Justin Trudeau walked up the tree-lined path to Rideau Hall to a hero's welcome from a huge crowd of people, flanked by his wife Sophie Gregoire, their children and his top Liberal lieutenants. Spectators represented a mosaic of Canadian culture, from recently-landed Filipino immigrants to retired public servants.

As Canada's 23rd prime minister, Trudeau defeated Conservative Stephen Harper in a landslide victory on Oct. 19, who governed Canada for nearly a decade. While credited by supporters for steering Canada through the global financial crisis, Harper was also criticized for undermining environmental laws in the pursuit of oil and gas projects.

Trudeau also announced his 30 cabinet ministers, 15 of whom are women.

"Canadians from all across this country sent a message that it is time for real change, and I am deeply honoured by the faith they have placed in my team and me," he said in a statement to the country after the swearing-in ceremony. "Today we have the pleasure of introducing the team of extraordinary Canadians who will serve in the new Ministry.

"This strong, diverse, and experienced team will serve all Canadians, and for the first time in our country's history, there will be an equal number of women and men around the Cabinet table."

Trudeau's cabinet

The Right Honourable Justin P. J. Trudeau
Prime Minister

The Honourable Ralph Goodale
Minister of Public Safety and Emergency Preparedness

The Honourable Lawrence MacAulay
Minister of Agriculture and Agri-Food

The Honourable Stéphane Dion
Minister of Foreign Affairs

The Honourable John McCallum
Minister of Immigration, Refugees and Citizenship

The Honourable Carolyn Bennett
Minister of Indigenous and Northern Affairs

The Honourable Scott Brison
President of the Treasury Board

The Honourable Dominic LeBlanc
Leader of the Government in the House of Commons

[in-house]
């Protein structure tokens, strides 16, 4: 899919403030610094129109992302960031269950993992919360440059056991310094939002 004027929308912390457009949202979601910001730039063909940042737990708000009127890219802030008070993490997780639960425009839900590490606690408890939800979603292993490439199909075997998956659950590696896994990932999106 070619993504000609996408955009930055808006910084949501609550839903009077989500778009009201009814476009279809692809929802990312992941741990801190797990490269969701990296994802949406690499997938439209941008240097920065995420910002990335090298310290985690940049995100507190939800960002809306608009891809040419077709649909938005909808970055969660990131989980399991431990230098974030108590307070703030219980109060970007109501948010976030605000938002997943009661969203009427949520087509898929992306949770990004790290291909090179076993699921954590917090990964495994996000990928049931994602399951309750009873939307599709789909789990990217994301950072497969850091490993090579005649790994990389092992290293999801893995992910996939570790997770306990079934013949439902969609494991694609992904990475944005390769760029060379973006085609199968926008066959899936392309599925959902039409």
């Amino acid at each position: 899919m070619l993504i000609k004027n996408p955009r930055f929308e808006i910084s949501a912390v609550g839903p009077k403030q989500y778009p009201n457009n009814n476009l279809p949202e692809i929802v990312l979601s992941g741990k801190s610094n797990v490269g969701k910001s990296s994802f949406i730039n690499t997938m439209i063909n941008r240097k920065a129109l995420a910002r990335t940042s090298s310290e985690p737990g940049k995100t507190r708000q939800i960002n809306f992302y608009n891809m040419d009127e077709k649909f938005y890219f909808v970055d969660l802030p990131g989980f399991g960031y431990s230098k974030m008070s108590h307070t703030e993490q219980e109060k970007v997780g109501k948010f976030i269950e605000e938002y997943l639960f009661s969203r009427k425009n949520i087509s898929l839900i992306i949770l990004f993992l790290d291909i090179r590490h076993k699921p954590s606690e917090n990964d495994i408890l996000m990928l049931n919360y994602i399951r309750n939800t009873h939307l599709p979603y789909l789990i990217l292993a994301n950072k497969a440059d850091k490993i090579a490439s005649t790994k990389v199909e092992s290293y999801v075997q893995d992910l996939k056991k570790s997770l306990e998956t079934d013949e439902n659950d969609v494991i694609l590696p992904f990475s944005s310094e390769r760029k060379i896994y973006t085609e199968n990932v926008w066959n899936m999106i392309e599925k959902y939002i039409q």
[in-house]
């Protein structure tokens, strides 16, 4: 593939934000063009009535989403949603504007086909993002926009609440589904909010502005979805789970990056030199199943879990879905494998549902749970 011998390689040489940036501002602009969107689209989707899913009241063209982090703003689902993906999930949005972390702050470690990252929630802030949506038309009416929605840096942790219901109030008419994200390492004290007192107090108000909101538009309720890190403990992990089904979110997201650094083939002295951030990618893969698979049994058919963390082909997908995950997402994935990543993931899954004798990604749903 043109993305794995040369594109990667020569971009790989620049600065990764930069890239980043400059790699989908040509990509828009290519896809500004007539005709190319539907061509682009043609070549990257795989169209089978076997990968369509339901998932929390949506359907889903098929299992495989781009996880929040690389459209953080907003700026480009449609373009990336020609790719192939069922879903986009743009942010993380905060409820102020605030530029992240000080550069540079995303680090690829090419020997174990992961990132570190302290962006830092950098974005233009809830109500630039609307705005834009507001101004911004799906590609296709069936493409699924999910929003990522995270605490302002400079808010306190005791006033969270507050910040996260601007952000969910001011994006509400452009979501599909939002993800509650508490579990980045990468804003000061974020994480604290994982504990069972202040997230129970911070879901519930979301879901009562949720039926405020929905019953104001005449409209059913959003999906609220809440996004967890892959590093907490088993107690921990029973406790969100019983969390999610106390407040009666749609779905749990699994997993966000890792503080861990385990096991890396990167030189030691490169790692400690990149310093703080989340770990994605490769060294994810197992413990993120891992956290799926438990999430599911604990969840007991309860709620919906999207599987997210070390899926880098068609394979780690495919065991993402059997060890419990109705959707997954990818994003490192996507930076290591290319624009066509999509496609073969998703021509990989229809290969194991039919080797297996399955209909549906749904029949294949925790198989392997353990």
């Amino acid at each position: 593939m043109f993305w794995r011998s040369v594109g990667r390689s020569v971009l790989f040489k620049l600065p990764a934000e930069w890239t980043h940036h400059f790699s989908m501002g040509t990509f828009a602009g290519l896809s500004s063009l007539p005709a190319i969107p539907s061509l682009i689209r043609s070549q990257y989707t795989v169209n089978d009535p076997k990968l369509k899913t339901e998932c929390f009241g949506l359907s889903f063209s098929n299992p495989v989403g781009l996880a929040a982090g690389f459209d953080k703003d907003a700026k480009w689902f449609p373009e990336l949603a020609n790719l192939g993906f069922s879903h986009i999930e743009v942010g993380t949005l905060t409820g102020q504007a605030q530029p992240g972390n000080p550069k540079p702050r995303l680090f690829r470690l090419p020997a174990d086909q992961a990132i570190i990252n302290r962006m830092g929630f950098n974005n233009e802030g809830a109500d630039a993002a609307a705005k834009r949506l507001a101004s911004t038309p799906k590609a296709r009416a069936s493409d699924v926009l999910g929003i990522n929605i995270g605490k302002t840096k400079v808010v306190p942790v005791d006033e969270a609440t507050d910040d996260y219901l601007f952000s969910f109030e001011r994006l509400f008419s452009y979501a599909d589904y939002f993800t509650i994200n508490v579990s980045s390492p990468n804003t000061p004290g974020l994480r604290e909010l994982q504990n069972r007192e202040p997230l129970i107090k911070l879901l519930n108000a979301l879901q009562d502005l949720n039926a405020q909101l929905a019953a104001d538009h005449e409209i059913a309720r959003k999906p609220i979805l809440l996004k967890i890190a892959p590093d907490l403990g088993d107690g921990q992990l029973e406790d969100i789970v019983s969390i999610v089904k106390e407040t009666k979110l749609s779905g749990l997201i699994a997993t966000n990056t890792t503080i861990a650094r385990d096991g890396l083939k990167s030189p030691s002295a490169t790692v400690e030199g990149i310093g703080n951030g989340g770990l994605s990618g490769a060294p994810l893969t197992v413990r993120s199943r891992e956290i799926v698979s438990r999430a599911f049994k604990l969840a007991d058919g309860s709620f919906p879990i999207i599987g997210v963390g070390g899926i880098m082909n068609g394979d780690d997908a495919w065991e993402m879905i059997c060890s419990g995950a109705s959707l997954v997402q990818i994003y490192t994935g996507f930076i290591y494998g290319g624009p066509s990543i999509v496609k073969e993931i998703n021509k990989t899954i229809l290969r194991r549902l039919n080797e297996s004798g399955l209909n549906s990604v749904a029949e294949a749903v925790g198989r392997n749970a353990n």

The Honourable Navdeep Singh Bains
Minister of Innovation, Science and Economic Development

The Honourable William Francis Morneau
Minister of Finance

The Honourable Jody Wilson-Raybould
Minister of Justice and Attorney General of Canada

The Honourable Judy M. Foote
Minister of Public Services and Procurement

The Honourable Chrystia Freeland
Minister of International Trade

The Honourable Jane Philpott
Minister of Health

The Honourable Jean-Yves Duclos
Minister of Families, Children and Social Development

The Honourable Marc Garneau
Minister of Transport

The Honourable Marie-Claude Bibeau
Minister of International Development and La Francophonie

The Honourable James Gordon Carr
Minister of Natural Resources

The Honourable Mélanie Joly
Minister of Canadian Heritage

The Honourable Diane Lebouthillier
Minister of National Revenue

The Honourable Kent Hehr
Minister of Veterans Affairs and Associate Minister of
National Defence

The Honourable Catherine McKenna
Minister of Environment and Climate Change

The Honourable Harjit Singh Sajjan
Minister of National Defence

The Honourable MaryAnn Mihychuk
Minister of Employment, Workforce Development and Labour

The Honourable Amarjeet Sohi
Minister of Infrastructure and Communities

The Honourable Maryam Monsef
Minister of Democratic Institutions